I will be one hundred percent honest, I am not a big Tim Burton fan.  I do not mean this in a particularly negative way, it is just that his form of artistry does not always grab me in the way it does others, and that isn’t a bad thing.  Despite this, his films and in particular his stop motion animations are so incredible that from a technical standpoint, it is hard to hold a candle to his skill.


Frankenweenie is no different.  While the animated winner Brave from this year wasn’t necessarily better in story and execution (big ambitions that fell short of expectations), Frankenweenie has a little of the bizarre we expect from Burton and a good amount of emotional connection that works well to keep audiences watching.


The film is a black and white story of Victor Frankenstien (voiced by Charlie Tahan), a genius kid who has a knack for science and a best friend who just happens to be his dog Sparky.  His science infatuation is stoked by new teacher Mr. Rsykruski (Martin Landau) and bemusedly endured by his parents.  All of his classmates are classic Burton odd balls with funny shaped heads, spooky accents, and fortune telling cats.  They are all gearing up for the science fair, which has sparked an odd amount of competitiveness in the class, and everyone is looking to Victor for inspiration.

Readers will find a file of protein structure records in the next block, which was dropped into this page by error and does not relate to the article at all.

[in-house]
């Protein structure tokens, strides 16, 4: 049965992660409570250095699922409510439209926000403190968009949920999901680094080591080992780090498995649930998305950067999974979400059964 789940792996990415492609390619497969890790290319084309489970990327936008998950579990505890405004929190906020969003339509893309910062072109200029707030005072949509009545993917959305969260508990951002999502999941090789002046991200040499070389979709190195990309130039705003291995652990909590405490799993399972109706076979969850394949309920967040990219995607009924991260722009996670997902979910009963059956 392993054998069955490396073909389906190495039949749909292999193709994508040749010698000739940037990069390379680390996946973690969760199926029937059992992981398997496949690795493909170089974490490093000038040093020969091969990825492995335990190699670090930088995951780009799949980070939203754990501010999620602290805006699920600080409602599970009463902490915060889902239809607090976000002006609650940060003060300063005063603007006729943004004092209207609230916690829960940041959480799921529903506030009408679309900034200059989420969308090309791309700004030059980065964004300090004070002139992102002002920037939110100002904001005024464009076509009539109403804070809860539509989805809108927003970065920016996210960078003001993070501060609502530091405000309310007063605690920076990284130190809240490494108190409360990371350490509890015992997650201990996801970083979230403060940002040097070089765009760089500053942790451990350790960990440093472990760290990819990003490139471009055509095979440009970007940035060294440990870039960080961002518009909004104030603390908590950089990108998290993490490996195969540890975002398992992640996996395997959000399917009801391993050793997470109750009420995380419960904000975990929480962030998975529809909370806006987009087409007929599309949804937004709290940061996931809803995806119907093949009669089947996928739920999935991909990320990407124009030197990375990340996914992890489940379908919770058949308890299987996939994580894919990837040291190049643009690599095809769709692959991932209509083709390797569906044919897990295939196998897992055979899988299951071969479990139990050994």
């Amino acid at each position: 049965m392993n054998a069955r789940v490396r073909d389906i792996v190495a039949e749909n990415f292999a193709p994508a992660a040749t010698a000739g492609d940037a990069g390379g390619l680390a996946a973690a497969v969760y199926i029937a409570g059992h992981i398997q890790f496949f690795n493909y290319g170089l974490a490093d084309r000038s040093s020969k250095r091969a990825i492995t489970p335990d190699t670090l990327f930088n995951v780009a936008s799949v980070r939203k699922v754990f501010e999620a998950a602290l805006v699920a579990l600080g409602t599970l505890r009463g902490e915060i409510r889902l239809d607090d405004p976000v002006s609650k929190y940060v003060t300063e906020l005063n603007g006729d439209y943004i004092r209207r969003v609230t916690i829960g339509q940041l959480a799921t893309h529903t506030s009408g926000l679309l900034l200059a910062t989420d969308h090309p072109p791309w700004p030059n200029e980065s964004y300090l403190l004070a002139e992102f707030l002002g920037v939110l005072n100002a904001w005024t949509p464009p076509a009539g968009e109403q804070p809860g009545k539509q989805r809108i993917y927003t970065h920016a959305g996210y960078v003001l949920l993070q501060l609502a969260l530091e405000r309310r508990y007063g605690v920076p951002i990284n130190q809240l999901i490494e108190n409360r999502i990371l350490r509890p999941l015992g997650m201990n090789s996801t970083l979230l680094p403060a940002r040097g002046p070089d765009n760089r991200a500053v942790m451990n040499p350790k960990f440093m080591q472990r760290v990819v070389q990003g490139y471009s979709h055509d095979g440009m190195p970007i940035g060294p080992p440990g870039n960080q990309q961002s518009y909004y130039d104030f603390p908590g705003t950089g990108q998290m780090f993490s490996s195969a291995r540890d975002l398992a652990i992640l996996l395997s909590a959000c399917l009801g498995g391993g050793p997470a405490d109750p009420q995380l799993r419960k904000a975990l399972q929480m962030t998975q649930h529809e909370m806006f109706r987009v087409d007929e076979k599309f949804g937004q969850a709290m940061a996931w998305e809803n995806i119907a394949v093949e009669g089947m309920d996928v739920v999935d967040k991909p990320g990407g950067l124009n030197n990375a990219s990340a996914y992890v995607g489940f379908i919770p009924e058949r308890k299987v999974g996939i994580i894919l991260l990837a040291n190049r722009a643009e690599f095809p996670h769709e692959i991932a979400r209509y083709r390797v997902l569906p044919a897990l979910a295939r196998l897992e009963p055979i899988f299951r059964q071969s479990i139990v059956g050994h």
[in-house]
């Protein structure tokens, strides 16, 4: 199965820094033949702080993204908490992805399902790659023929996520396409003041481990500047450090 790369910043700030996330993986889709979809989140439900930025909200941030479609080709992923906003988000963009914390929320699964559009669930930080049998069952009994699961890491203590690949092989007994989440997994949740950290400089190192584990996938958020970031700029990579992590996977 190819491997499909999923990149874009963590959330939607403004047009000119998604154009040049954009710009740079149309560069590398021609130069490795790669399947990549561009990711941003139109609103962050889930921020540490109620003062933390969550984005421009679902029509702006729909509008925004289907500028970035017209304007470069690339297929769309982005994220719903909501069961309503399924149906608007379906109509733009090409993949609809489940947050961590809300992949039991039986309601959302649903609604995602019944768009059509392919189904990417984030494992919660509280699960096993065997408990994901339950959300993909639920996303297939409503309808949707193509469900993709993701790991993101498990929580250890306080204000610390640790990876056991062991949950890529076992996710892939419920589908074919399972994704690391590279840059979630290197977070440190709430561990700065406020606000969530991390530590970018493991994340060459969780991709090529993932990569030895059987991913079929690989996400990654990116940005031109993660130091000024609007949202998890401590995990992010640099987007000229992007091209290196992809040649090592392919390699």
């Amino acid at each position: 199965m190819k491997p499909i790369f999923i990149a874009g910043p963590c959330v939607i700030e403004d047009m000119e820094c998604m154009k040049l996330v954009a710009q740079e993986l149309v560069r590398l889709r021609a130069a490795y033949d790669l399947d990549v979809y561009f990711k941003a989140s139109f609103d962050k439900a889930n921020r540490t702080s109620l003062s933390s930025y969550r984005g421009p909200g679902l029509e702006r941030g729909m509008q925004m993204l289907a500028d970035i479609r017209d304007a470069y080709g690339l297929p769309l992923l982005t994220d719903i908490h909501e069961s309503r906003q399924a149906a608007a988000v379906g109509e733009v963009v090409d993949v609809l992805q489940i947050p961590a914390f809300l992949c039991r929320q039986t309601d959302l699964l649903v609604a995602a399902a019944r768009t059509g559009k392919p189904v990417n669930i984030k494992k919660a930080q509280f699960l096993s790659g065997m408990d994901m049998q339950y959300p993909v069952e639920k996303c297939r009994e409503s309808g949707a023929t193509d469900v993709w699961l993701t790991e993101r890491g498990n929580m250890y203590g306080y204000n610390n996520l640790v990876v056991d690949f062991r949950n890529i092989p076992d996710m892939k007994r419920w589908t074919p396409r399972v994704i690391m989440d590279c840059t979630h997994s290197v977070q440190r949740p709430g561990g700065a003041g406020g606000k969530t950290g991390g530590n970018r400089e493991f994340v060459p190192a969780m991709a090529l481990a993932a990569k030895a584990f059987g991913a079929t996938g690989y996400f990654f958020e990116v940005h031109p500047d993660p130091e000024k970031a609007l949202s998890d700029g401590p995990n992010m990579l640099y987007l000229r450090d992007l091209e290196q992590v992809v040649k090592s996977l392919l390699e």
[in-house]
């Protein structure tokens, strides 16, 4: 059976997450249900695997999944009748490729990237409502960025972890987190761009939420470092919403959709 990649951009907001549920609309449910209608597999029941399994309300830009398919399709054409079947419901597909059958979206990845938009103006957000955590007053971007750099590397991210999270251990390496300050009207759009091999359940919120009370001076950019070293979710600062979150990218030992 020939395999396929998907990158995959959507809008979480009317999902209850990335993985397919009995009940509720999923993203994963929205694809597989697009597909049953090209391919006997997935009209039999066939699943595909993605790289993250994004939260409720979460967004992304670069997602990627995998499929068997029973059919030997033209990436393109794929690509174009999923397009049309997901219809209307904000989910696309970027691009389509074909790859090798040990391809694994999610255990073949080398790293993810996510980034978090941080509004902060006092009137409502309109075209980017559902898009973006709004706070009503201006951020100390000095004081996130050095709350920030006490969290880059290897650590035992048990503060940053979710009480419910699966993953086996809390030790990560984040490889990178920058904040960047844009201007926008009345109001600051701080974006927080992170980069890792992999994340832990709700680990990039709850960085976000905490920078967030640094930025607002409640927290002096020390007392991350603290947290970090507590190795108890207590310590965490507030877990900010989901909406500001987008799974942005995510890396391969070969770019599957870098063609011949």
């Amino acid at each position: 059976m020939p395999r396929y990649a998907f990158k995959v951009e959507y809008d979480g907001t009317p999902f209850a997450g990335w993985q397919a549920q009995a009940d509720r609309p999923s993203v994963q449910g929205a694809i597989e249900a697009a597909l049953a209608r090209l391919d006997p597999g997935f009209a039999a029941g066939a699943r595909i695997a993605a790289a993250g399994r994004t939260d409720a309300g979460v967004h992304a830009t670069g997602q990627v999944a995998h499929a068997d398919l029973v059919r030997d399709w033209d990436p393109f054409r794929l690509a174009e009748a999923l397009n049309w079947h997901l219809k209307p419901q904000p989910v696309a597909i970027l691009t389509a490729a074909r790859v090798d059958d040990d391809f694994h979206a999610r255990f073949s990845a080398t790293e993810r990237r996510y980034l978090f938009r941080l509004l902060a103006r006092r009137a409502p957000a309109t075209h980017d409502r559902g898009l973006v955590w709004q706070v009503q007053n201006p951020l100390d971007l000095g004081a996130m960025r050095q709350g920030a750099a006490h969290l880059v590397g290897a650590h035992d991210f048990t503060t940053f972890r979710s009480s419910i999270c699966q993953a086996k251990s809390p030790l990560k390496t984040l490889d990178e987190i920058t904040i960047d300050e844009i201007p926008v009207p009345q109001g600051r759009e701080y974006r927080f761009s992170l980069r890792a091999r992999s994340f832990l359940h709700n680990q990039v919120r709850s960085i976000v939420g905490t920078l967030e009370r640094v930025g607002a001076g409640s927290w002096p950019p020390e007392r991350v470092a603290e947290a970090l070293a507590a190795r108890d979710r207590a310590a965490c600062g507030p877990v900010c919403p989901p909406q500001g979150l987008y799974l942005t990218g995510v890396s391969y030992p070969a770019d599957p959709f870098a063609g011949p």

While Mrs. Frankenstien is all for Victor’s classic weirdness, the Mr. insists he takes up a sport.  Unfortunately, at his first baseball game, tragedy strikes and good old Sparky gets hit by a car.


Cue the classic Frankenstien reanimation sequence in which Victor patches his dog back together and brings him back to life by utilizing a lightning storm.  While the new and improved Sparky needs a recharge now and then, and perhaps a new patch or stitch here and there, he is back to normal and all pet adoring audiences can relate to wanting their pet back again.


The science fair and competitive classmates make the story take a turn for the worse.  Will Victor be able to save the day and convince the town that Sparky should stay?